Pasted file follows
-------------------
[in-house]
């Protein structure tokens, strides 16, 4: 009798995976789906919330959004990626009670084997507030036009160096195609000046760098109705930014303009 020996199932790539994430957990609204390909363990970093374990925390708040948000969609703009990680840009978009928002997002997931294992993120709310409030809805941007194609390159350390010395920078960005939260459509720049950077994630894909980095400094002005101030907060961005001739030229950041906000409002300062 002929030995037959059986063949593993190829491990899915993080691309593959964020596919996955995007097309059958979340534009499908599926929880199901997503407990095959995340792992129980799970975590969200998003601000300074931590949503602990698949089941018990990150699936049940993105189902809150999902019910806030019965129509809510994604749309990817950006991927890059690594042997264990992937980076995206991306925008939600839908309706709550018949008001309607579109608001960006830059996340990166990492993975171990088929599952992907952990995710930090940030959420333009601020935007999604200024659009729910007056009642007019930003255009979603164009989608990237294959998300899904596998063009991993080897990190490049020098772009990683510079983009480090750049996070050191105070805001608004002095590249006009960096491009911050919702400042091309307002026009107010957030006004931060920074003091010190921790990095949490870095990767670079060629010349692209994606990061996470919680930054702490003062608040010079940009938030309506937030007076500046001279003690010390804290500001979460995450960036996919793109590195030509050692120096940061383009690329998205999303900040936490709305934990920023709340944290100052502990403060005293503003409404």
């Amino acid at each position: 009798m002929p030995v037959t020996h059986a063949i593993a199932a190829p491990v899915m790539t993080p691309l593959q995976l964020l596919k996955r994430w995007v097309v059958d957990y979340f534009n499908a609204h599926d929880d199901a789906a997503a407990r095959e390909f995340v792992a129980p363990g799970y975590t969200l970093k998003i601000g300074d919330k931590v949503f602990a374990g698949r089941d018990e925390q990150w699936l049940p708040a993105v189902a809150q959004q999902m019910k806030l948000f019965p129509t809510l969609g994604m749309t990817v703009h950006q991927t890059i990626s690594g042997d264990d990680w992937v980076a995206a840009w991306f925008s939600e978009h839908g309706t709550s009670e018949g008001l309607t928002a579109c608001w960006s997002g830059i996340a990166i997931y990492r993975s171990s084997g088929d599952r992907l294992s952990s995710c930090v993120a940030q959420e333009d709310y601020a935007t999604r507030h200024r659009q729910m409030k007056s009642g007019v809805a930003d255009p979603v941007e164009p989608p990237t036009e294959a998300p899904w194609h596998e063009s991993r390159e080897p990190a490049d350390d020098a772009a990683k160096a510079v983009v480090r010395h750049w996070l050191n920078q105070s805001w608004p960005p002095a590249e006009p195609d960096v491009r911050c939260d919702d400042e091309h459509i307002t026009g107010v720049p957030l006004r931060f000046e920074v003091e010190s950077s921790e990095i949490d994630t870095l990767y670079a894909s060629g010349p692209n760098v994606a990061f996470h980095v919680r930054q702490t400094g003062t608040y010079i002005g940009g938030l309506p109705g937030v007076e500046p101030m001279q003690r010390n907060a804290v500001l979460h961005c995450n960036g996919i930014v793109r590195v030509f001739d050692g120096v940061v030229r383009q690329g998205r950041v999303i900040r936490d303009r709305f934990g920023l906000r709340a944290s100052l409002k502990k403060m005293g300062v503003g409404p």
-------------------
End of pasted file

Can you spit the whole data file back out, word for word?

[in-house]
């Protein structure tokens, strides 16, 4: 009798995976789906919330959004990626009670084997507030036009160096195609000046760098109705930014303009 020996199932790539994430957990609204390909363990970093374990925390708040948000969609703009990680840009978009928002997002997931294992993120709310409030809805941007194609390159350390010395920078960005939260459509720049950077994630894909980095400094002005101030907060961005001739030229950041906000409002300062 002929030995037959059986063949593993190829491990899915993080691309593959964020596919996955995007097309059958979340534009499908599926929880199901997503407990095959995340792992129980799970975590969200998003601000300074931590949503602990698949089941018990990150699936049940993105189902809150999902019910806030019965129509809510994604749309990817950006991927890059690594042997264990992937980076995206991306925008939600839908309706709550018949008001309607579109608001960006830059996340990166990492993975171990088929599952992907952990995710930090940030959420333009601020935007999604200024659009729910007056009642007019930003255009979603164009989608990237294959998300899904596998063009991993080897990190490049020098772009990683510079983009480090750049996070050191105070805001608004002095590249006009960096491009911050919702400042091309307002026009107010957030006004931060920074003091010190921790990095949490870095990767670079060629010349692209994606990061996470919680930054702490003062608040010079940009938030309506937030007076500046001279003690010390804290500001979460995450960036996919793109590195030509050692120096940061383009690329998205999303900040936490709305934990920023709340944290100052502990403060005293503003409404």
């Amino acid at each position: 009798m002929p030995v037959t020996h059986a063949i593993a199932a190829p491990v899915m790539t993080p691309l593959q995976l964020l596919k996955r994430w995007v097309v059958d957990y979340f534009n499908a609204h599926d929880d199901a789906a997503a407990r095959e390909f995340v792992a129980p363990g799970y975590t969200l970093k998003i601000g300074d919330k931590v949503f602990a374990g698949r089941d018990e925390q990150w699936l049940p708040a993105v189902a809150q959004q999902m019910k806030l948000f019965p129509t809510l969609g994604m749309t990817v703009h950006q991927t890059i990626s690594g042997d264990d990680w992937v980076a995206a840009w991306f925008s939600e978009h839908g309706t709550s009670e018949g008001l309607t928002a579109c608001w960006s997002g830059i996340a990166i997931y990492r993975s171990s084997g088929d599952r992907l294992s952990s995710c930090v993120a940030q959420e333009d709310y601020a935007t999604r507030h200024r659009q729910m409030k007056s009642g007019v809805a930003d255009p979603v941007e164009p989608p990237t036009e294959a998300p899904w194609h596998e063009s991993r390159e080897p990190a490049d350390d020098a772009a990683k160096a510079v983009v480090r010395h750049w996070l050191n920078q105070s805001w608004p960005p002095a590249e006009p195609d960096v491009r911050c939260d919702d400042e091309h459509i307002t026009g107010v720049p957030l006004r931060f000046e920074v003091e010190s950077s921790e990095i949490d994630t870095l990767y670079a894909s060629g010349p692209n760098v994606a990061f996470h980095v919680r930054q702490t400094g003062t608040y010079i002005g940009g938030l309506p109705g937030v007076e500046p101030m001279q003690r010390n907060a804290v500001l979460h961005c995450n960036g996919i930014v793109r590195v030509f001739d050692g120096v940061v030229r383009q690329g998205r950041v999303i900040r936490d303009r709305f934990g920023l906000r709340a944290s100052l409002k502990k403060m005293g300062v503003g409404p």